A Smart Fridge Tells You What It Wants

Imagine you are at the grocery store and wondering what you need for the next week – if you could only peep inside your fridge now, shopping could be easier. With the new smart fridge from General Electric in your kitchen, you could use a smartphone and ask the fridge what it lacks. The smart fridge will tell you exactly how much beer, soda, milk, and even how many eggs or separate vegetables it is left with. Actually, GE ran a contest taking ideas from users that could be turned into serviceable and manufacturable accessories. They announced the winners at the CES 2015 at Las Vegas. MakerBot Industries, LLC in Brooklyn, NY, is offering not only a MakerBot Replicator, but also a 3D Printer that allows engineers, traditional product designers and even consumers to prototype their ideas rapidly. Successful designs will be manufactured at FirstBuild at their microfactory in a fraction of the time it normally takes.

GE’s ChillHub is the first major home appliance that consumers can base their prototypes on to make their own accessories for a smart refrigerator. The ChillHub can tell your smartphone how much milk is currently left, because it has a milk weighing arrangement that your phone can query when you are at the grocery store. Besides the milk weighing arrangement, the ChillHub has several USB hubs allowing you to add your own plethora of smart accessories and sensors to let your smartphone see what else you need.

For proof of concept, GE and MakerBot, in collaboration with Thingiverse, came up with the Icebox Challenge, which had about 200 entries. The first-prize winning entry was an Odor-eating Hotshot. It uses a standard box of baking soda, but maximizes its odor-canceling capabilities, keeping track of its presence in the refrigerator and alerting users when to replace it.

The second prize was a bottle holder that helps the user organize different beverages while doubling as a chip-clip that keeps bagged snacks fresh. The third prize was the Butter Pig that dispenses standard butter sticks to simplify cooking in the kitchen, measuring of recipes and making toast.

The ChillHub is suitable for adding third-party accessories because of its eight USB ports. The ports are capable of delivering up to 2A each. That makes it very easy to add accessories that can be accessed from the Internet via their built-in Wi-Fi. GE calls the ChillHub architecture a community-generated product, which is based on an open-source iOS app. This app allows users to easily access the accessories plugged into the USB ports. Other fridge owners can hack their own appliance and make DIY upgrades using the FirstBuild.

FirstBuild community members conceived the design. They used 3D printers as a means of prototyping accessories quickly. The first accessory to be designed was the Milky Weigh that tells how much milk it holds. You can buy the complete Milky Weigh from FirstBuild, or if you are more adventurous, download the entire design and 3D print the components. The Green Bean circuit board from FirstBuild provides the electronics that actually weighs the milk for Milky Weigh.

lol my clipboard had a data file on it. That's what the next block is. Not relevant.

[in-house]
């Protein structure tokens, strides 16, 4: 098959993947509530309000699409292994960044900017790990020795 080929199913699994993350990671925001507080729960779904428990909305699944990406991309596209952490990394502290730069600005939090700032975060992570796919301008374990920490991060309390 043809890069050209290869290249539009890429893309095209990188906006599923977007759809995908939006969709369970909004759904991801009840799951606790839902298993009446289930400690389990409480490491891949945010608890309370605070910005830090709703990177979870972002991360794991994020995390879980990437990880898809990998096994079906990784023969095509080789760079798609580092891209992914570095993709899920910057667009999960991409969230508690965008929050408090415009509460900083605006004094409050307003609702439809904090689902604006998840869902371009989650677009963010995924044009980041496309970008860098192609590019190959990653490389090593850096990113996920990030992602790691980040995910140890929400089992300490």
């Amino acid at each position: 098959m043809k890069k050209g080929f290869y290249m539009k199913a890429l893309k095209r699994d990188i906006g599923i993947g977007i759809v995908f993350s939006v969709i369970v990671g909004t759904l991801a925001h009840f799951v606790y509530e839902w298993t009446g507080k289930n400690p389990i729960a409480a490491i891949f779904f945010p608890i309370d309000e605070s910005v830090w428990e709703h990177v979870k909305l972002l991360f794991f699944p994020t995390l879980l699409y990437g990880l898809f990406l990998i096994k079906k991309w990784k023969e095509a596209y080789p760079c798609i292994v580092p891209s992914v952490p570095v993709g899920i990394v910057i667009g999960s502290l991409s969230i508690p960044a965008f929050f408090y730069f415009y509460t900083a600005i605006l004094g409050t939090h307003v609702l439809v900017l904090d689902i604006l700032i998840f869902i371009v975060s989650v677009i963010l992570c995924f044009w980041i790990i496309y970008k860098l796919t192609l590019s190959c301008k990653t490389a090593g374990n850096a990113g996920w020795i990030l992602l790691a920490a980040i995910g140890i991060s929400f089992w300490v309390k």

Raspberry Pi drives photon elephant

You are looking for the best way to control your 3D printer and turn it into a smartprinter. If you are not averse to using a browser-based control panel that will allow you to stream from a webcam, start, pause and resume print jobs while slicing your STL files, you may consider the Photon Elephant.

The Photon Elephant uses the tiny, low-cost, credit card sized, single board computer – the Raspberry Pi or RBPi – to drive the motor controllers of your printer. A conventional SDK or Software Development Kit uses the GPIO pins of the RBPi for the controls. This is all open-source, which means you can tinker with it to your heart’s content. For example, you may want more than what the standard 5-motor controller has to offer. With the Photon Elephant, you can have more time innovating rather than figuring out what makes the firmware tick.

Photon Elephant provides you a bunch of software and hardware based on the RBPi that controls your 3D printer. Printers available in the market typically use an Arduino, without an operating system, to manage the sensors and motors, while the RBPi is used to send it commands. Photon Elephant puts the power of Linux directly into your printer by eliminating the Arduino.

Anyone can build on the simple but powerful Photon Elephant platform. The platform makes it easier to create new and exciting types of 3D printers. Available open source solutions for controlling 3D platforms tend to be out of date and tedious. With the Photon Elephant, the next generation of 3D printers will be more flexible to control.

Entrepreneurs, students, makers and hackers anyone can easily use the Photon Elephant. It handles the entire stack and controls everything from sensors, motors and the User Interface. If you are looking for the simplest solution for getting your printer up and running, Photon Elephant is for you. Additionally, with the Photon Elephant SDK, you have the easiest platform you can build upon.

There is no firmware to be flashed. Use the pre-programmed image on the SD card and plug it in to fire up your RBPi. All you require to do is to connect any compatible printer to the Photon Elephant companion board and you can start using your printer. All the different firmware such as the slicer and printer managers talk seamlessly to one another. Therefore, you simply have to open up a browser on any device and start using the printer over Wi-Fi.

The 3D printing industry is moving forward very rapidly and printers become outdated very quickly. Currently, Photon Elephant is able to support Cartesian RepRap style of printers only. Very soon, Delta printers will also be supported. The SDK is flexible to take on almost any printer methodology.

Flexibility is extremely desirable considering how difficult it is to predict the direction the 3D industry may be taking. There is no sense in spending time in modifying the firmware directly on a chipset as it may become useless by tomorrow. The flexibility of the Photon Elephant SDK helps the user keep up with the industry, as it is very easy to add newer features to the current design